This article is taken from www.life123.com/home-garden/vegetable-gardening-2/tomatoes/tomato-growing-basics.shtml. I found the article back in January but I have kept it at my fingertips to post now because it covers some really neat basics for any tomato gardener.
We have some tomato plants now and will have our full array of plants very shortly. We also recommend planting the tomatos with a nice organic garden food such as Tomato Tone or Garden Tone by Espoma. These foods work at improving the soil structure which will greatly improve the roots of your plants. Better roots means MORE tomatos!
Here is the article:
"Always remember that tomatoes are a subtropical plant, although careful breeding has produced some varieties that tolerate shorter days and cooler temperatures. Early tomatoes need everything you can do to keep them warm: row-cover tunnels, black or red plastic mulch, and/or Wall-o'-Water enclosures. The seeds like warm soil, too.
There are two types of tomato: determinate, and indeterminate. Determinate plants will grow to a certain height (usually two or three feet), and stop; they produce almost all their fruit at once. Indeterminate types grow very tall, often as high as six or eight feet, and sometimes more if they have support; they produce fruit constantly through the season. At any one time, indeterminates will have fruit at all stages of development and ripeness.
Tomatoes like rich soil and will grow happily in straight undiluted compost. Go easy with the manure, though, because too much nitrogen (from manure) will get you huge plants and very few tomatoes. Always mix a cup or more of bonemeal into the planting hole, because tomatoes need calcium and that's the organic way to give it to them. A foliar spray (wetting the leaves) of fish-seaweed fertilizer solution gives transplants a welcome boost.
Tomatoes are vulnerable to several diseases and insects, including (but not limited to!) verticillium wilt, two races of fusarium wilt, nematodes, tobacco mosaic virus, and alternaria blight. Look for tomato varieties that are resistant to these diseases, abbreviated respectively as V, F, N, T, and A. (V = verticillium, and so on.) Disease resistance is usually shown after the name, for example "LaRoma II VFFNA" which means that it is resistant (but not immune) to verticillium wilt, both races of fusarium wilt, nematodes, and alternaria blight.
Healthy plants will survive longer than weak ones, but if your tomato plants get a disease, here's what to do: Remove the plant promptly, roots, soil and all, put it into a large garbage bag, and take it to the dump. Do not add the plant to a compost heap, and do not leave it lying around. These diseases are easily spread! Keep smokers away from your plants, because they carry tobacco mosaic virus on their hands and clothing. (This advice probably better refers to late blight--we have several articles about late blight tagged at this post. Mildews, black spots in the center, or yellowing of leaves does not call for such extreme steps. We have several all natural products like "Serenade" that deal effectively with mildews, etc.)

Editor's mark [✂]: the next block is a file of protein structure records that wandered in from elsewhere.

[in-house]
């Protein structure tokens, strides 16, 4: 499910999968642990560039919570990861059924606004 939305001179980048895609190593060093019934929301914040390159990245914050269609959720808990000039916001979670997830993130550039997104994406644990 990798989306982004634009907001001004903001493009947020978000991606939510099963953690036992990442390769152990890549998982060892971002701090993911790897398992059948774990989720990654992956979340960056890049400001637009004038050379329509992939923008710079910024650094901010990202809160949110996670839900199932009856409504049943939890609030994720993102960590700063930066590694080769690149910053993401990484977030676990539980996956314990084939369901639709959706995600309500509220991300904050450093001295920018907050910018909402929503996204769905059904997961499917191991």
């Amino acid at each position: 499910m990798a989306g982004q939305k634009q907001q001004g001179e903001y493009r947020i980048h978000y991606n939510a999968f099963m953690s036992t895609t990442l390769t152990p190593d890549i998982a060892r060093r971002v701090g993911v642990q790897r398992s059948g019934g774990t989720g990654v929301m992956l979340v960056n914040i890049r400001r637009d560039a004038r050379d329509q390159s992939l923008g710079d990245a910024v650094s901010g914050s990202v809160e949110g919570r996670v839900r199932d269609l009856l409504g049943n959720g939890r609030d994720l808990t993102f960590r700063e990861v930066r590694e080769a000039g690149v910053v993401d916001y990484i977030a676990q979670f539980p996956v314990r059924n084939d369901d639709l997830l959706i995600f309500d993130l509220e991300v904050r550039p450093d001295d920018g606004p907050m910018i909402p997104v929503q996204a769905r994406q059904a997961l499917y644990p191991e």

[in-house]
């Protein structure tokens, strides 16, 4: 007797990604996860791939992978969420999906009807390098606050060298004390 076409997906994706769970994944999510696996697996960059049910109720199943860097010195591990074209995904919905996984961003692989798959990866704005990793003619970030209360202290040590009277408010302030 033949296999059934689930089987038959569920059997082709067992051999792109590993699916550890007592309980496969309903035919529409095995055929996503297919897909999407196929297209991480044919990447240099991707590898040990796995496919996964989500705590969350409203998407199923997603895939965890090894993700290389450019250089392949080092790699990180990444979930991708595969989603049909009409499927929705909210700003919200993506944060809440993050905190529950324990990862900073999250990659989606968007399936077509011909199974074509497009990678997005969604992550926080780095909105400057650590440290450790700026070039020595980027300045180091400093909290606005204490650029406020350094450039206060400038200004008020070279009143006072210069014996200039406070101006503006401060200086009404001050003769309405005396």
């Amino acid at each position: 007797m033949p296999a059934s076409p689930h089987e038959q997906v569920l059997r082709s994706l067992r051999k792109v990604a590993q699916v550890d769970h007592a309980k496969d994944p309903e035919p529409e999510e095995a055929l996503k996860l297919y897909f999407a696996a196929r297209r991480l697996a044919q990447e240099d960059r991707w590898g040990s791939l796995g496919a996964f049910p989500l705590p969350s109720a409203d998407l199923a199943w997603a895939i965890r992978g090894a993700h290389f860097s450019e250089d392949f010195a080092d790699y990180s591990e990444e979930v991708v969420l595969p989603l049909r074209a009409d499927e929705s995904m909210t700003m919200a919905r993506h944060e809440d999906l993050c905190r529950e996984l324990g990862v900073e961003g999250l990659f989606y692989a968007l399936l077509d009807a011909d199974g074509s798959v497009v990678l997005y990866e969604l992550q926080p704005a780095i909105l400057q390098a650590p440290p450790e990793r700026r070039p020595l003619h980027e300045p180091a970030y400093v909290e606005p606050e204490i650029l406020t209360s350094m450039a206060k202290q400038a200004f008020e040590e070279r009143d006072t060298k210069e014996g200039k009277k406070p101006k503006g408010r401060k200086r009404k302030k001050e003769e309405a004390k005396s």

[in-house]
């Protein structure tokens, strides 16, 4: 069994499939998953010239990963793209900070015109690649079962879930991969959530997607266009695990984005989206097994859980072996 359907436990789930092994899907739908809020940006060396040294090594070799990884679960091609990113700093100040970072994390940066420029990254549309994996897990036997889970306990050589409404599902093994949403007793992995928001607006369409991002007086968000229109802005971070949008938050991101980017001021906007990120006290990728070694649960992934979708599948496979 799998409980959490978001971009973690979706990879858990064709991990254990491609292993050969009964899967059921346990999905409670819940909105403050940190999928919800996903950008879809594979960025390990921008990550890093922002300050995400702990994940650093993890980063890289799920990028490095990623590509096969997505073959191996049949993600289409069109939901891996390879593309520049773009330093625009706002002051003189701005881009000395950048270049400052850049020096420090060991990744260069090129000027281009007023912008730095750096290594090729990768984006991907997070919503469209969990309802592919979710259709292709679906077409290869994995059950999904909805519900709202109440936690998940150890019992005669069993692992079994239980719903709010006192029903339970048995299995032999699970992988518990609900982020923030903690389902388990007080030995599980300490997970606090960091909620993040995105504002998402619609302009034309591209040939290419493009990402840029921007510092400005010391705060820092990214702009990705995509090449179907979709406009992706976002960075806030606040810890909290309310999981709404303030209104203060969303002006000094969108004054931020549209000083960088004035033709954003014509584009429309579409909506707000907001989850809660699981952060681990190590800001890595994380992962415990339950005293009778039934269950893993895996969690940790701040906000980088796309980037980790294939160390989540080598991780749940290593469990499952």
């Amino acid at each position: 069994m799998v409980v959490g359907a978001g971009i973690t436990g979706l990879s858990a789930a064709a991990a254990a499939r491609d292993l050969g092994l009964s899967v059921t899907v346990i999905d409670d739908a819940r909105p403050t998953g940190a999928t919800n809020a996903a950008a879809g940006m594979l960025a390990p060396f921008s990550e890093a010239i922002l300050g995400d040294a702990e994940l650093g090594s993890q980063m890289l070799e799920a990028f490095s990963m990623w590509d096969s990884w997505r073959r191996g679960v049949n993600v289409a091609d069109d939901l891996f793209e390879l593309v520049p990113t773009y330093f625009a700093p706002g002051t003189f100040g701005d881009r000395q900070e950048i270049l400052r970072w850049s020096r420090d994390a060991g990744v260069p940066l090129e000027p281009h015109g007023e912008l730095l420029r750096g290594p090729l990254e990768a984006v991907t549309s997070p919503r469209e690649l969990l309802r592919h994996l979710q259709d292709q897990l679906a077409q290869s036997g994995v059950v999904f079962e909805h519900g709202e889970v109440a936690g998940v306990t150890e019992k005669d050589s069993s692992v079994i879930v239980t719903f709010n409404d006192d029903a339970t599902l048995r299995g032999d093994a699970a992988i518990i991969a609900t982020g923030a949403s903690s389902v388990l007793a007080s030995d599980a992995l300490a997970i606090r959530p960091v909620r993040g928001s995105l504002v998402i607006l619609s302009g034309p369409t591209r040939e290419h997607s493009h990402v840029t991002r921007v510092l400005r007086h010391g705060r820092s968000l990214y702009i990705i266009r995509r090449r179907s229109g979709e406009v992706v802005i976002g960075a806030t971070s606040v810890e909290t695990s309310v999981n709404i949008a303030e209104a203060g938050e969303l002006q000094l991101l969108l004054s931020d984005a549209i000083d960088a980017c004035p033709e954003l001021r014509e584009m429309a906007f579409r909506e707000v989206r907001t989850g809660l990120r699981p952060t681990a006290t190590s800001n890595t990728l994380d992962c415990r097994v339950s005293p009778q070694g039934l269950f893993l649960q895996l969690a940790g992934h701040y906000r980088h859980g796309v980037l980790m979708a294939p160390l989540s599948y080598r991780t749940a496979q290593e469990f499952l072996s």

There is a spectacularly large caterpillar, called the tomato hornworm, that will eat leaves and fruit if you let it, and grow into a hawk moth. They're hard to spot, despite their size, but they will scatter piles of dark green poop (about the size of rice grains) that give them away. Find, pick, drop and stomp is the best solution. Some small insects, such as whitefly, can be a nuisance (and disease carriers) but sprays of horticultural soap solution get rid of them fairly easily. We have several solutions for these situations.
Water deeply, regularly, and at root level. Mature plants need about two quarts a day, ideally at around 65F. Avoid wetting the leaves, which encourages diseases. Allowing plants to dry out between waterings stresses them and results in weak plants that succumb easily to insects or diseases. It also causes tomatoes to split, which attracts fruit flies. Some fish-seaweed fertilizer can be mixed in with the irrigation water, at half the recommended strength. "
As always let us know at Skillin's (firstname.lastname@example.org) if you have any tomato or other gardening questions!
May 15, 2010